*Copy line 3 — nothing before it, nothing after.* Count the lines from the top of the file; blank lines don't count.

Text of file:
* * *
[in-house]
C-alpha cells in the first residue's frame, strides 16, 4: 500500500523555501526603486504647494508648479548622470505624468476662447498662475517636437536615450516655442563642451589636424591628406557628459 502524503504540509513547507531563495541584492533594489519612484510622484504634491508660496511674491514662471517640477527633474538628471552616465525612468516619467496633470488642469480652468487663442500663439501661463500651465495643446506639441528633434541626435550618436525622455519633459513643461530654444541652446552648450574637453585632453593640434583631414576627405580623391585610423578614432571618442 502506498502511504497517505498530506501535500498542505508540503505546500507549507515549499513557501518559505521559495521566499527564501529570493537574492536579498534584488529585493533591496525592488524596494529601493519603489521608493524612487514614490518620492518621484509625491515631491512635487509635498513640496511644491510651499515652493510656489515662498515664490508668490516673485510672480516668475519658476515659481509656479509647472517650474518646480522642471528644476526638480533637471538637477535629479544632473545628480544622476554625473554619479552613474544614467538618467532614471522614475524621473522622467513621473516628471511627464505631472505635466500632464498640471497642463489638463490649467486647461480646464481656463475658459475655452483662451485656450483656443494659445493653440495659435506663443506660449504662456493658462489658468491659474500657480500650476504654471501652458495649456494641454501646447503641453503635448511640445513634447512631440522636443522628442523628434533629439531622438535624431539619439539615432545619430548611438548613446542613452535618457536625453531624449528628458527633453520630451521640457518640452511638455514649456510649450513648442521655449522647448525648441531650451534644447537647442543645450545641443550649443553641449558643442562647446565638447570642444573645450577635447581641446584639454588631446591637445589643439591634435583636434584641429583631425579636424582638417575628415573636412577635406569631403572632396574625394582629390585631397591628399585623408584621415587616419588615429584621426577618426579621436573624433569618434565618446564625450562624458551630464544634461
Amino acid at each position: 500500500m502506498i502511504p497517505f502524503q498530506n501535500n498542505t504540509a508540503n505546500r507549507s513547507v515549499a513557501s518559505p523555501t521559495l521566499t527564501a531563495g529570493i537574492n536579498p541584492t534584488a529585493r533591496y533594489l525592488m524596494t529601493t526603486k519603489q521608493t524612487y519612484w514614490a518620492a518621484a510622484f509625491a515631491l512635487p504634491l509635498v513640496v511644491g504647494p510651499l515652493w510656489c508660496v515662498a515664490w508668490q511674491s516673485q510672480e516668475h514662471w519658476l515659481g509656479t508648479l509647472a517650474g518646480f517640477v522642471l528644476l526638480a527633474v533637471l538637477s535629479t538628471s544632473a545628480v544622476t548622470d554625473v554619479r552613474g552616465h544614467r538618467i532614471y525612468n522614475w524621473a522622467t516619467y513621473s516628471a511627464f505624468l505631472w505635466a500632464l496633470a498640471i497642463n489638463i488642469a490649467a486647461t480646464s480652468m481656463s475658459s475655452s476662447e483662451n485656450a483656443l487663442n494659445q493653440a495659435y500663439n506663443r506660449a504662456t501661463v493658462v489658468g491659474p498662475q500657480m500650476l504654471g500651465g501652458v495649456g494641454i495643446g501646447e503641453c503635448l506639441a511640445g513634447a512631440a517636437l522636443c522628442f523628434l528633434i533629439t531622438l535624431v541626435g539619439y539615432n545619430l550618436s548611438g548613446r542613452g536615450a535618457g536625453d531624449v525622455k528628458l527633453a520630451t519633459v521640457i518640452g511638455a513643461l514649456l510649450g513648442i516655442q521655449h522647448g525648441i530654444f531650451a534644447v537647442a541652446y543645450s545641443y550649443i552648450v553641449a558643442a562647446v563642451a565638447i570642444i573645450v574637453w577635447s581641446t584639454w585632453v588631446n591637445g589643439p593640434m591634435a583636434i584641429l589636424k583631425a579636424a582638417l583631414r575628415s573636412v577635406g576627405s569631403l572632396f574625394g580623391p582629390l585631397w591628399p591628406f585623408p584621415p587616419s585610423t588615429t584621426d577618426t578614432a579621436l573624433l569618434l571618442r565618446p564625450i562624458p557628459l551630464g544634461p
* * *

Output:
Amino acid at each position: 500500500m502506498i502511504p497517505f502524503q498530506n501535500n498542505t504540509a508540503n505546500r507549507s513547507v515549499a513557501s518559505p523555501t521559495l521566499t527564501a531563495g529570493i537574492n536579498p541584492t534584488a529585493r533591496y533594489l525592488m524596494t529601493t526603486k519603489q521608493t524612487y519612484w514614490a518620492a518621484a510622484f509625491a515631491l512635487p504634491l509635498v513640496v511644491g504647494p510651499l515652493w510656489c508660496v515662498a515664490w508668490q511674491s516673485q510672480e516668475h514662471w519658476l515659481g509656479t508648479l509647472a517650474g518646480f517640477v522642471l528644476l526638480a527633474v533637471l538637477s535629479t538628471s544632473a545628480v544622476t548622470d554625473v554619479r552613474g552616465h544614467r538618467i532614471y525612468n522614475w524621473a522622467t516619467y513621473s516628471a511627464f505624468l505631472w505635466a500632464l496633470a498640471i497642463n489638463i488642469a490649467a486647461t480646464s480652468m481656463s475658459s475655452s476662447e483662451n485656450a483656443l487663442n494659445q493653440a495659435y500663439n506663443r506660449a504662456t501661463v493658462v489658468g491659474p498662475q500657480m500650476l504654471g500651465g501652458v495649456g494641454i495643446g501646447e503641453c503635448l506639441a511640445g513634447a512631440a517636437l522636443c522628442f523628434l528633434i533629439t531622438l535624431v541626435g539619439y539615432n545619430l550618436s548611438g548613446r542613452g536615450a535618457g536625453d531624449v525622455k528628458l527633453a520630451t519633459v521640457i518640452g511638455a513643461l514649456l510649450g513648442i516655442q521655449h522647448g525648441i530654444f531650451a534644447v537647442a541652446y543645450s545641443y550649443i552648450v553641449a558643442a562647446v563642451a565638447i570642444i573645450v574637453w577635447s581641446t584639454w585632453v588631446n591637445g589643439p593640434m591634435a583636434i584641429l589636424k583631425a579636424a582638417l583631414r575628415s573636412v577635406g576627405s569631403l572632396f574625394g580623391p582629390l585631397w591628399p591628406f585623408p584621415p587616419s585610423t588615429t584621426d577618426t578614432a579621436l573624433l569618434l571618442r565618446p564625450i562624458p557628459l551630464g544634461p